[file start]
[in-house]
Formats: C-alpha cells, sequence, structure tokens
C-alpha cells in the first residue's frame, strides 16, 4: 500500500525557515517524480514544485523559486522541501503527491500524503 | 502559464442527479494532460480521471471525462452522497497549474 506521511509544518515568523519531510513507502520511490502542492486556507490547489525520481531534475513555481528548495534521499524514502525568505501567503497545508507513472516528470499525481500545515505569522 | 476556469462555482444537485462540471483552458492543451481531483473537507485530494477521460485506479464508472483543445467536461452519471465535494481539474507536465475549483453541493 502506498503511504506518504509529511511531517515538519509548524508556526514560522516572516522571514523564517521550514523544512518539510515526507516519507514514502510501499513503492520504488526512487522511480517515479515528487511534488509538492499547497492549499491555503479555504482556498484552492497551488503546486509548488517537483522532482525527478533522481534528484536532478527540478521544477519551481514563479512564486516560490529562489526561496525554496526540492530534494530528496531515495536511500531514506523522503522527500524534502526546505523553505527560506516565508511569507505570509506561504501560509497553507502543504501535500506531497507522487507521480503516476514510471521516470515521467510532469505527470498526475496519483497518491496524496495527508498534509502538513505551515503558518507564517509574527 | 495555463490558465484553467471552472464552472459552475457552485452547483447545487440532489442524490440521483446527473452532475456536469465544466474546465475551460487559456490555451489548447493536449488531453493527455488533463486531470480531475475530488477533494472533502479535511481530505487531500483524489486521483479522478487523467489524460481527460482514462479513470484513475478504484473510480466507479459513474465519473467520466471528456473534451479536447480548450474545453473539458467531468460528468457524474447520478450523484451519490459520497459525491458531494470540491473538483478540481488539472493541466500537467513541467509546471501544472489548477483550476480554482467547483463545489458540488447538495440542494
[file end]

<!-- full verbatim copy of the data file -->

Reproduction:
[in-house]
Formats: C-alpha cells, sequence, structure tokens
C-alpha cells in the first residue's frame, strides 16, 4: 500500500525557515517524480514544485523559486522541501503527491500524503 | 502559464442527479494532460480521471471525462452522497497549474 506521511509544518515568523519531510513507502520511490502542492486556507490547489525520481531534475513555481528548495534521499524514502525568505501567503497545508507513472516528470499525481500545515505569522 | 476556469462555482444537485462540471483552458492543451481531483473537507485530494477521460485506479464508472483543445467536461452519471465535494481539474507536465475549483453541493 502506498503511504506518504509529511511531517515538519509548524508556526514560522516572516522571514523564517521550514523544512518539510515526507516519507514514502510501499513503492520504488526512487522511480517515479515528487511534488509538492499547497492549499491555503479555504482556498484552492497551488503546486509548488517537483522532482525527478533522481534528484536532478527540478521544477519551481514563479512564486516560490529562489526561496525554496526540492530534494530528496531515495536511500531514506523522503522527500524534502526546505523553505527560506516565508511569507505570509506561504501560509497553507502543504501535500506531497507522487507521480503516476514510471521516470515521467510532469505527470498526475496519483497518491496524496495527508498534509502538513505551515503558518507564517509574527 | 495555463490558465484553467471552472464552472459552475457552485452547483447545487440532489442524490440521483446527473452532475456536469465544466474546465475551460487559456490555451489548447493536449488531453493527455488533463486531470480531475475530488477533494472533502479535511481530505487531500483524489486521483479522478487523467489524460481527460482514462479513470484513475478504484473510480466507479459513474465519473467520466471528456473534451479536447480548450474545453473539458467531468460528468457524474447520478450523484451519490459520497459525491458531494470540491473538483478540481488539472493541466500537467513541467509546471501544472489548477483550476480554482467547483463545489458540488447538495440542494